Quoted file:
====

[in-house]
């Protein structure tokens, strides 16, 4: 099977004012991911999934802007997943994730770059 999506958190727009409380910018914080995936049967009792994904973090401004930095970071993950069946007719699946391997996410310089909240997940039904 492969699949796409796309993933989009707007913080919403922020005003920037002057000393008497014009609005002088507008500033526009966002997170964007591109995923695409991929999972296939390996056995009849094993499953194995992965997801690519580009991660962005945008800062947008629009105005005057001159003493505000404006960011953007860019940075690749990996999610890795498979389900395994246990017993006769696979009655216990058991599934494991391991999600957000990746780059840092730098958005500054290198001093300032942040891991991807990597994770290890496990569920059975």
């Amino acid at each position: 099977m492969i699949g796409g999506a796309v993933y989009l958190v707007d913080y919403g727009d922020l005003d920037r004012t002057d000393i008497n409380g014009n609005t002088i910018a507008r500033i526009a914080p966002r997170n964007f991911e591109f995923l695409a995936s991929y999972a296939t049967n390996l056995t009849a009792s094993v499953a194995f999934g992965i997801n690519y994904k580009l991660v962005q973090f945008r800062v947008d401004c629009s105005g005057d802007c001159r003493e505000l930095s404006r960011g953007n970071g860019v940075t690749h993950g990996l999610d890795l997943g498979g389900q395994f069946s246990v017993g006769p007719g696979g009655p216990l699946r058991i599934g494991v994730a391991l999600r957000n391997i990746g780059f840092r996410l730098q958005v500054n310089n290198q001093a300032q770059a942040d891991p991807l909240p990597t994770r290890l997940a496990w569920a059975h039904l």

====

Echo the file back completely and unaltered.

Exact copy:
[in-house]
């Protein structure tokens, strides 16, 4: 099977004012991911999934802007997943994730770059 999506958190727009409380910018914080995936049967009792994904973090401004930095970071993950069946007719699946391997996410310089909240997940039904 492969699949796409796309993933989009707007913080919403922020005003920037002057000393008497014009609005002088507008500033526009966002997170964007591109995923695409991929999972296939390996056995009849094993499953194995992965997801690519580009991660962005945008800062947008629009105005005057001159003493505000404006960011953007860019940075690749990996999610890795498979389900395994246990017993006769696979009655216990058991599934494991391991999600957000990746780059840092730098958005500054290198001093300032942040891991991807990597994770290890496990569920059975």
């Amino acid at each position: 099977m492969i699949g796409g999506a796309v993933y989009l958190v707007d913080y919403g727009d922020l005003d920037r004012t002057d000393i008497n409380g014009n609005t002088i910018a507008r500033i526009a914080p966002r997170n964007f991911e591109f995923l695409a995936s991929y999972a296939t049967n390996l056995t009849a009792s094993v499953a194995f999934g992965i997801n690519y994904k580009l991660v962005q973090f945008r800062v947008d401004c629009s105005g005057d802007c001159r003493e505000l930095s404006r960011g953007n970071g860019v940075t690749h993950g990996l999610d890795l997943g498979g389900q395994f069946s246990v017993g006769p007719g696979g009655p216990l699946r058991i599934g494991v994730a391991l999600r957000n391997i990746g780059f840092r996410l730098q958005v500054n310089n290198q001093a300032q770059a942040d891991p991807l909240p990597t994770r290890l997940a496990w569920a059975h039904l």